Col. Jeffrey Gray: (603) 271-3128
Jane Vachon: (603) 271-3211
September 19, 2003

N.H. Fish and Game Promotes Law Enforcement Officers

CONCORD, N.H. -- The New Hampshire Fish and Game Department has announced promotions for several officers in its Law Enforcement Division.

"We were fortunate to have candidates with a depth of experience and expertise to take on these key positions at the Department," said Col. Jeffrey Gray, Chief of the Law Enforcement Division at Fish and Game. Recent promotions at Fish and Game Law Enforcement included the following:

Capt. Timothy Acerno, of Raymond, was promoted to Major. A 20-year veteran of N.H. Fish and Game, Timothy Acerno started out with Fish and Game as a Conservation Officer trainee in 1983. He served as a CO for four years in the Raymond area, and then for four years in Deerfield, before moving to headquarters as the OHRV coordinator in 1992. Acerno holds a B.A. in Environmental Conservation, with a minor in Environmental Education, from the University of New Hampshire. As Major, Acerno will have enhanced responsibilities in the rapidly expanding area of OHRV coordination.

Lt. Martin Garabedian, of Tuftonboro, was promoted to Captain. After serving more than 18 years in Fish and Game Law Enforcement in Coos County, Martin Garabedian has assumed new duties at Fish and Game's headquarters in Concord. He began his career with the Department doing animal damage control and hatcheries work, then served as a CO first in the Berlin/Gorham area, then in Pittsburg. Garabedian holds a B.S. in Wildlife Management from the University of New Hampshire. As Captain, Garabedian now plays a role in the oversight and supervision of field operations, assists with coordination of the Law Enforcement budget and is responsible for training and oversight related to Federally funded programs and other special division initiatives.

Sergeant Douglas Gralenski, of Gorham, was promoted to District 1 Lieutenant. An 18-year veteran of Fish and Game, Gralenski started out at the New Hampton Fish Hatchery before becoming a Conservation Officer. He served first in the Milford patrol, worked for a short time in the Keene area and finally transferred to the Berlin-Gorham area, where he has spent most of his career. Gralenski holds a B.S. in Wildlife Management from the University of New Hampshire. In his new position as District 1 Chief, he oversees all of the Fish and Game officers working in Coos County.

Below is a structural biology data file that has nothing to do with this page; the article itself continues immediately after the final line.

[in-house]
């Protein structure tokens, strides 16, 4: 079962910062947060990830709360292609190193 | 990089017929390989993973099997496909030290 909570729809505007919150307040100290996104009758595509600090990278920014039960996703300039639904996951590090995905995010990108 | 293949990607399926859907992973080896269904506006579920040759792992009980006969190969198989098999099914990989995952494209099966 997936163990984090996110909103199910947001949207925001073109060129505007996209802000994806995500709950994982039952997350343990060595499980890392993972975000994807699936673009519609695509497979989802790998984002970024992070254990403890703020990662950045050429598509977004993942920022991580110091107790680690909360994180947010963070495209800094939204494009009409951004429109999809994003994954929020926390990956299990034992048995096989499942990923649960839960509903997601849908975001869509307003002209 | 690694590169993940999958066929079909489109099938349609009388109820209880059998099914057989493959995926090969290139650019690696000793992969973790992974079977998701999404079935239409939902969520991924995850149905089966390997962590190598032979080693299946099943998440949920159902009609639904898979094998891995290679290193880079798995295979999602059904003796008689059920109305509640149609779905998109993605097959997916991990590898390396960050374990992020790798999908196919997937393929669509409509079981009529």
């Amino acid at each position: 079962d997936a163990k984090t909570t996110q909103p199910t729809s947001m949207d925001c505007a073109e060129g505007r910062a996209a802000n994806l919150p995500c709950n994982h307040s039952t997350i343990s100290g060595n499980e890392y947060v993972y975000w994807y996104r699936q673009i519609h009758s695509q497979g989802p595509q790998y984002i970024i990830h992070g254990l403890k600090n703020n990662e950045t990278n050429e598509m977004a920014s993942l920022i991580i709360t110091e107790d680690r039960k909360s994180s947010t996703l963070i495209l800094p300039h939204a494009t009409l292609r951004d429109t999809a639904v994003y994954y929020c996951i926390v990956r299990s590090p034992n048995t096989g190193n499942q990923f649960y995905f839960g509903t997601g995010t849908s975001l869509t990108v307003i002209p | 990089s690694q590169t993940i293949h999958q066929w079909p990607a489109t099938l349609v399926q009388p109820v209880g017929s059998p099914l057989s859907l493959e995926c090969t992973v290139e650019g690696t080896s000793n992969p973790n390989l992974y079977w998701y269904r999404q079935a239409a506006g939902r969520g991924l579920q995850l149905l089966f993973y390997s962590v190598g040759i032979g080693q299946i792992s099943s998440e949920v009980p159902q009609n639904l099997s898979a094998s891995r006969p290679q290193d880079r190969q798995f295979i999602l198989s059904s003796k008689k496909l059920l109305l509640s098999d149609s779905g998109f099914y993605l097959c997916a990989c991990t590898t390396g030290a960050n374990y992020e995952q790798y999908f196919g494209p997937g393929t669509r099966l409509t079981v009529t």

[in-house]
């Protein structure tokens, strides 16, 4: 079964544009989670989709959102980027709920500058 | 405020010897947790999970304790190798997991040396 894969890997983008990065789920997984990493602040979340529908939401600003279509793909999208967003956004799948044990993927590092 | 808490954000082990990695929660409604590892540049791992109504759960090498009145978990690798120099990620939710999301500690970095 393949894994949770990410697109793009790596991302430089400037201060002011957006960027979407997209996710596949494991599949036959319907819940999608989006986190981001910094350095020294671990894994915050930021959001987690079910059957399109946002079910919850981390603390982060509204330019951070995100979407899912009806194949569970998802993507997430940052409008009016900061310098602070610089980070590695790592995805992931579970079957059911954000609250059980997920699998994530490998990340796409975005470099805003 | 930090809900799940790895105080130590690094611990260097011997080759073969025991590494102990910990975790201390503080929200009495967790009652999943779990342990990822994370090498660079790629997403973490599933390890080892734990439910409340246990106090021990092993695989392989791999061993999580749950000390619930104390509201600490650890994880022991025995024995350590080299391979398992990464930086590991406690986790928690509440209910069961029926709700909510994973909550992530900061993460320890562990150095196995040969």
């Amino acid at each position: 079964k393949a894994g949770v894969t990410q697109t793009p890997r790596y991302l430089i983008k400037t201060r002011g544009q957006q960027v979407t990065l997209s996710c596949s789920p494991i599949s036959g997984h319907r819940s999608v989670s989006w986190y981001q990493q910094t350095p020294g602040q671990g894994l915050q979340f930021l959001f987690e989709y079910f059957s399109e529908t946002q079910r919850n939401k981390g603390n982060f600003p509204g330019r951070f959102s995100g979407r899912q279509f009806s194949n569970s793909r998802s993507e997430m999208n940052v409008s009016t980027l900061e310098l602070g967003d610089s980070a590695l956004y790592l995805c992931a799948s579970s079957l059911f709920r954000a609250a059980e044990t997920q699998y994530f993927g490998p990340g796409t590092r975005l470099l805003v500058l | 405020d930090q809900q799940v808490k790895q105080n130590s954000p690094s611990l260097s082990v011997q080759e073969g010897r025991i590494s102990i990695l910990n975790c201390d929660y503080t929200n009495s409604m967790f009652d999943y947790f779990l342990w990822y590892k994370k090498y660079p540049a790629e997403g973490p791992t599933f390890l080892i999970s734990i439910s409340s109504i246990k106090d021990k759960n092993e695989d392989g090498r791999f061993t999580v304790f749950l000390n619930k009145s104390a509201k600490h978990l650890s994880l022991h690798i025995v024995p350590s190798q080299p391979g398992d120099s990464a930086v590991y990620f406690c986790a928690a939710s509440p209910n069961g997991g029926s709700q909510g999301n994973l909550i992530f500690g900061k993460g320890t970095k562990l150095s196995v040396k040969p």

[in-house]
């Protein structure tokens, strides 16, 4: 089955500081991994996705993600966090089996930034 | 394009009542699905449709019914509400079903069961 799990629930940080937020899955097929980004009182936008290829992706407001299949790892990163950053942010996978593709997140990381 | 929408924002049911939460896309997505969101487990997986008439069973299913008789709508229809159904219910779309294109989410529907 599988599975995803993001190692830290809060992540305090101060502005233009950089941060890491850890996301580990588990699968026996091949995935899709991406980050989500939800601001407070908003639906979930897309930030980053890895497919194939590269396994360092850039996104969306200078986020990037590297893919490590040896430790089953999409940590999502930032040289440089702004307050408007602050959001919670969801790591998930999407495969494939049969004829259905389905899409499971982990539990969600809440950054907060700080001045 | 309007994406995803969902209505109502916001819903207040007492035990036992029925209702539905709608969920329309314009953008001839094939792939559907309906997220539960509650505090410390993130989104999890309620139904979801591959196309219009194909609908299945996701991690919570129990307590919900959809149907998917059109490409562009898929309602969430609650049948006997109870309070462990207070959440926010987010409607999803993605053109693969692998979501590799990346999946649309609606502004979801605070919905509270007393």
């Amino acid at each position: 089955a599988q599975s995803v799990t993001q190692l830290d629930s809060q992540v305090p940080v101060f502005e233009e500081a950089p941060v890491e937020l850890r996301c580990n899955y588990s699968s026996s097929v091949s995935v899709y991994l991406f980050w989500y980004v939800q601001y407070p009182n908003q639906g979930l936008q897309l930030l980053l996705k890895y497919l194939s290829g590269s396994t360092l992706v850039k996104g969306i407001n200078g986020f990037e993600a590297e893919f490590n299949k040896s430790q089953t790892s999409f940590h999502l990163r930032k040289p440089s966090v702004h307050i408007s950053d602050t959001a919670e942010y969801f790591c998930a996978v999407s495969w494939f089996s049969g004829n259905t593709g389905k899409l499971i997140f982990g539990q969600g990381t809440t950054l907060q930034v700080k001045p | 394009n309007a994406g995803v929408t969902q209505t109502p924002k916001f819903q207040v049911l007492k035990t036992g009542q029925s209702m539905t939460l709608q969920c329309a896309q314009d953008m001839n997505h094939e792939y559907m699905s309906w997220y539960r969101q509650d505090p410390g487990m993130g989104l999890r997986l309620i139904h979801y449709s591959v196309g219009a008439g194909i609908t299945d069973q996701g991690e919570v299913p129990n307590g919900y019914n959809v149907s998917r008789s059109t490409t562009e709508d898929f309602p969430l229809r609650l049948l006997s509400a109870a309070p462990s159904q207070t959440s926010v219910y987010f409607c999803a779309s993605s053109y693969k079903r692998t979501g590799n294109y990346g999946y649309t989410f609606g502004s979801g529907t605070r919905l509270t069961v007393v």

Conservation Officer Michael Moody, of Errol, was promoted to District 1 Sergeant. A 14-year veteran of Fish and Game, Moody has served in the Errol patrol since he signed on as a trainee in 1988. Moody serves as Assistant Team Leader of the Search and Rescue Team and is a member of the Fish and Game Dive Team. He holds a B.S. in Biology from Northland College in Wisconsin. In his new position, Moody will serve as the Assistant District Chief in District 1 (Coos County).

Conservation Officer Craig Morrocco, of Greenfield, was promoted to Sergeant in District 4. Morrocco has served with the Fish and Game Department since 1988. He holds a B.S. in Park Management from Unity College in Maine and a Liberal Arts degree from the Community College of Rhode Island. Morrocco is a Field Training Officer for new recruits, and he was selected as the New Hampshire Wildlife Officer of the Year in 1990.

Conservation Officer Jeffrey Marston, of East Kingston, was promoted to the position of Sergeant in District 6. He has served with Fish and Game since 1987 and holds B.S. in Wildlife Management from the University of New Hampshire. Marston serves on the seacoast and is the member on the Atlantic States Marine Fisheries Council representing law enforcement issues. He has been a Fish and Game dive team member for several years, and was selected as the New Hampshire Wildlife Officer of the year in 1995.

New Hampshire Fish and Game's Law Enforcement Division is responsible for the enforcement of all laws, rules and regulations pertaining to fish and wildlife. Conservation Officers prosecute all of their own cases involving offenders of wildlife law. They also are responsible for search and rescue operations and for enforcing off-highway recreational vehicle regulations.




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